HONOLULU (HawaiiNewsNow) - U.S. Rep. Tulsi Gabbard will face a Democratic challenger in the primary election on Aug. 13.
Challenger Shay Chan Hodges has never held a publicly elected position, but has been active in the Democratic Party for the last 20 years. She says she's entered the race because Gabbard isn't the progressive candidate she claims to be.
"I've had some concerns and I kept watching to see if someone else would run and nobody did so I just thought, 'Okay, well, we need someone to represent us. So I'm going to step up and do it'," Chan Hodges said. "At the very least she's just out of touch with the needs of our communities, but I think its more dangerous than that, to be perfectly honest."
Gabbard has represented Hawaii's 2nd Congressional District since 2013, winning both elections with more than 78 percent of the vote. Prior to campaigning for Democratic underdog Bernie Sanders in his presidential bid, she made a name for herself by not being afraid to challenge her party.
"Rather than looking at it based purely on a blind partisan perspective, I look at each issue based on its merit," she said. "And look at each issue saying, 'How does this best serve the people of Hawaii? How will this impact them in their everyday lives?' And do my best to make the right decision based on that."
But Chan Hodges cites Gabbard's record on gun reform legislation and her repeated appearances on Fox News slamming President Barack Obama as proof she isn't Democratic enough to represent Hawaii.
"She's criticizing from the exact same perspective, using the exact same words that Donald Trump is using," Chan Hodges said. "She's criticizing him about the Syrian refugees. She's criticizing him that he isn't using the term 'radical Islam.'"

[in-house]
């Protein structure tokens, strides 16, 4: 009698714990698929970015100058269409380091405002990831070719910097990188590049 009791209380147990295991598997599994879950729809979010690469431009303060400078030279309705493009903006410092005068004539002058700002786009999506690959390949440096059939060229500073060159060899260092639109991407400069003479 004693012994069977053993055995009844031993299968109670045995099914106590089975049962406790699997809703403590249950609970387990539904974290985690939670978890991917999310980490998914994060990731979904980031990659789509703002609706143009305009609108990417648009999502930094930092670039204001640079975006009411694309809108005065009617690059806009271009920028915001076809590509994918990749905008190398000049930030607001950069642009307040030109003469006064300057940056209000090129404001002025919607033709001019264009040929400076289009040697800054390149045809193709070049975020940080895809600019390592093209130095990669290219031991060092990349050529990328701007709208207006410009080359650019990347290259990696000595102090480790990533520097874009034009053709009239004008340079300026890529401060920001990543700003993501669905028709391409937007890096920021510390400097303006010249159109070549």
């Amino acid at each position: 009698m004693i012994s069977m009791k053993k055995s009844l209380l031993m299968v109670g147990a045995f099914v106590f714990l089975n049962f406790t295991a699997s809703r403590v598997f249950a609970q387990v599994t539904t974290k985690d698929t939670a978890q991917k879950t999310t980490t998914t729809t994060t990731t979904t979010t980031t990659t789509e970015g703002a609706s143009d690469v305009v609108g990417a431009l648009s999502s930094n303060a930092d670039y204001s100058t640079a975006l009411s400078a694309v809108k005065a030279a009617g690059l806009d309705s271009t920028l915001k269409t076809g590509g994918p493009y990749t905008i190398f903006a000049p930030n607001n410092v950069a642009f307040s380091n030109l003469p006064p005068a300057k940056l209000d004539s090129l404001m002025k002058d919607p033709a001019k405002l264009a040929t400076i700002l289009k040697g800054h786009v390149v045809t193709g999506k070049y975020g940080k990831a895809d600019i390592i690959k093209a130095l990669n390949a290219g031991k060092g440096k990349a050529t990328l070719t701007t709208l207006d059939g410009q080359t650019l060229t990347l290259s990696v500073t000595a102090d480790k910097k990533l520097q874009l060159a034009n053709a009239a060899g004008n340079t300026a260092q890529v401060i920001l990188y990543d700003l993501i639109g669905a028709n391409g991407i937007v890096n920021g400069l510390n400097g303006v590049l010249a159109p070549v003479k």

For her part, Gabbard says she'll keep questioning attempts to wage what she calls "counter-productive" illegal wars that put American lives at risk. The veteran says the trillions of dollars being spent overseas should be used instead on local infrastructure, job creation and affordable housing.
"As I have been, I'm going to continue to push for change -- to push to end these interventionist wars so that we can focus on rebuilding our communities here at home," Gabbard said.
Meanwhile, Chan Hodges says should Hillary Clinton win in November, it's unlikely that Gabbard can succeed under her administration, citing her strong support for Sanders, Clinton's Democratic rival in the primaries.
But Gabbard said while she's still disappointed Sanders didn't secure the Democratic presidential nomination, she'll be voting for Hillary Clinton come November.
She added she'll keep fighting hard for what she believes in.
"Where am I most aligned? I'm most aligned with what best serves the people of Hawaii," Gabbard said. "Whatever the issue is -- I'm looking at how does this best serve our community? Is this an effective piece of legislation that will take care of our families, our keiki and our kupuna?"
So what's the top concern for Chan Hodges and Gabbard.
If elected, Chan Hodges says she will work to pass paid family leave. She adds that gender pay equity is not a woman's issue but a family issue. "If a woman is getting paid less than she should be, she's not the only one who is suffering. Every one is suffering, and that impacts the economy as a whole," Chan Hodges said.
Meanwhile, Gabbard says if she's re-elected she'll build on legislation and reforms she has already implemented, with a focus on finding ways to address Hawaii's high cost of living.
Over her last term, Gabbard eliminated the red tape that was preventing veterans on Hawaii Island from using the Department of Veterans Affairs home loan benefits they earned because of restrictions on homes that use water catchment systems. "I will continue to make sure that their interests and their voice are best heard -- whether it's in Washington or dealing with issues right here at home," she said.
Since the 2nd Congressional District seat was created through re-districting in 1971, it has always been held by a Democrat, including the first woman elected to Congress from Hawaii. Both Gabbard and Chan Hodges are now fighting for the opportunity to carry on Patsy Mink's legacy.